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Pink Floyd - The Piper At The Gates Of Dawn CD (album) cover


Pink Floyd


Psychedelic/Space Rock

3.88 | 1838 ratings

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Queen By-Tor
Special Collaborator
Honorary Collaborator
4 stars Pink Floyd begins!

The Piper At The Gates Of Dawn is where it all began for Floyd. While in 1967 this was top notch stuff from any band - wild and experimental - these days it stands as a monumental insight for one of progressive rock's greatest acts. This is nothing like anything you'll hear from Floyd afterwards, since at this point they were led by genius songwriter Syd Barrett who took the band down much more psychedelic roads, but who was also trying to make the band more of a commercially viable band with their shorter and poppier songs, a few of which were released as singles before the album (never to make it onto the actual debut, but would resurface later on compilations like Relics) such as the very Beatles-esque See Emily Play and the always fun cross-dressing romp Arnold Layne. But enough about that, let's get to the album, shall we?

This album is great, but it is wildly different in style, even within itself. This makes for a very interesting mix, and a very good one at that. On the one hand we have the shorter and less complex songs that still make for an earful like the bass dominant Lucifer Sam and the highly relaxing Flaming, these ones will likely never be remembered as ''epic prog masterpieces'', but their melodies and amusing lyrics really do make for a good listen. Other songs on the album become completely bizarre. Lyrically, songs like The Gnome and Scarecrow will have the audience thinking ''whaaa...?'' and then laughing at their own need to try and understand the lyrics. Bike has to be Pink Floyd's most fun song to play to anyone who thinks they know the band inside and out after they've heard Dark Side Of The Moon ten times since it is an absolutely mad piece with quirky lyrics and some of the most fun an jumpy instruments to ever make their way onto a psychedelic album.

But we're missing the best part yet. The Truly psychedelic pieces on the album are what the band would soon evolve off of to form what would later be known as progressive rock. Astronomy Domine would still be played by the band in concert to their last days together, never sounding dated (which really shows how far ahead of their time the band was). It's also a surprisingly heavy piece with Barrett's guitar piercing the foreground. The biggest standout on the album, by far, has to be the longest track on the album, Interstellar Overdrive. This psychedelic instrumental was apparently written by Barrett after he had gotten his hands on some drugs and imagined himself flying between Mercury and Jupiter, which in reality were really a plum and a peach sitting on the table in front of him (if I recall my trivia correctly, that is...). Once again guitar driven and wonderfully spaced out with some great hard panning (which is rarely used well, but is here) near the climax of the song.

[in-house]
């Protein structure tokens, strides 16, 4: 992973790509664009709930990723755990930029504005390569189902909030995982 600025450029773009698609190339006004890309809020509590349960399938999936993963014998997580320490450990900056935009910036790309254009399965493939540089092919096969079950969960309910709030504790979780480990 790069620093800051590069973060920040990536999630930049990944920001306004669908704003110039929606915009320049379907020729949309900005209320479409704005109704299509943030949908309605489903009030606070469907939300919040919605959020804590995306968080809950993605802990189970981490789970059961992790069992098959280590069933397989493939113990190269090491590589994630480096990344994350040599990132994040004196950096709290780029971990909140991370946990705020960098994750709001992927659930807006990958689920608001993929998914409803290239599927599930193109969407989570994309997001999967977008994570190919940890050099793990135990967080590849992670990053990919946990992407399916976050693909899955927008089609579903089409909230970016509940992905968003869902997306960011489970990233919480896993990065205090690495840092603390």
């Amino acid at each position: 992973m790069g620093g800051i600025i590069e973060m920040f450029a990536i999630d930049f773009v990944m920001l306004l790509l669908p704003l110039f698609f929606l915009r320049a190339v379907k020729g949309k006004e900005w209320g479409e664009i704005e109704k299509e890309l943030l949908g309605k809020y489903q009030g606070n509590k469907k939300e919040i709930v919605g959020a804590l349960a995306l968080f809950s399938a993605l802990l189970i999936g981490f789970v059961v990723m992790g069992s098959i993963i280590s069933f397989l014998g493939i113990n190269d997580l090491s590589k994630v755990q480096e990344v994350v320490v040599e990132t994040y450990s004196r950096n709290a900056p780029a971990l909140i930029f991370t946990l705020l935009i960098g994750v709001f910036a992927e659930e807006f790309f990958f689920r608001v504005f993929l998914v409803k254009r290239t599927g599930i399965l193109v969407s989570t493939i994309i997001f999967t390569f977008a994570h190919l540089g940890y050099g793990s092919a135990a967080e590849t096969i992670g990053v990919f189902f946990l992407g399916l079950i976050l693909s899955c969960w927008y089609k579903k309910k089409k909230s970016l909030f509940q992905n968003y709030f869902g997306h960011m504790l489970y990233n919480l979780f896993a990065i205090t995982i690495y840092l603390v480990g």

There's been many versions of this album released over the years as well, and I suppose it's time to give a nod to the 40th anniversary edition of the album released in 2007. This one came in two forms - one as a double album, and one as a three disc box set. Honestly, unless you don't have the album already or just must have the album in all it's forms, the two disc edition of the album is useless. It simply contains the album in mono and in stereo on two different discs with an expanded booklet. The 3 disc edition on the other hand is something else. Still more for fans thanks to its price, this one really is a good package. The first two discs are the same as the double album (mono and stereo), but the third disc is a collection of rarities and alternate takes. Some of the songs also appear on Relics, but many of the alternate songs, such as the two different versions of Interstellar Overdrive (which actually do sound different from the original, noticeably) are not available elsewhere to my knowledge. It also comes with a wonderful booklet with some great pictures and a booklet of work reprinted from a collage done by Syd, which is a nice addition. However, if you don't know what you're going to think about the album when you're buying it, you're better off with a one disc edition that includes just the album.

But let's get around to a rating, shall we? This one certainly is not for everyone, but everyone should hear it at least once. This is not Pink Floyd's masterpiece, and it isn't going to get five stars based sheerly on its importance to music (which it could in most cases), but 4 is a very appropriate rating. Recommended to all, if you haven't already heard it, just sit back and enjoy.

Queen By-Tor | 4/5 |


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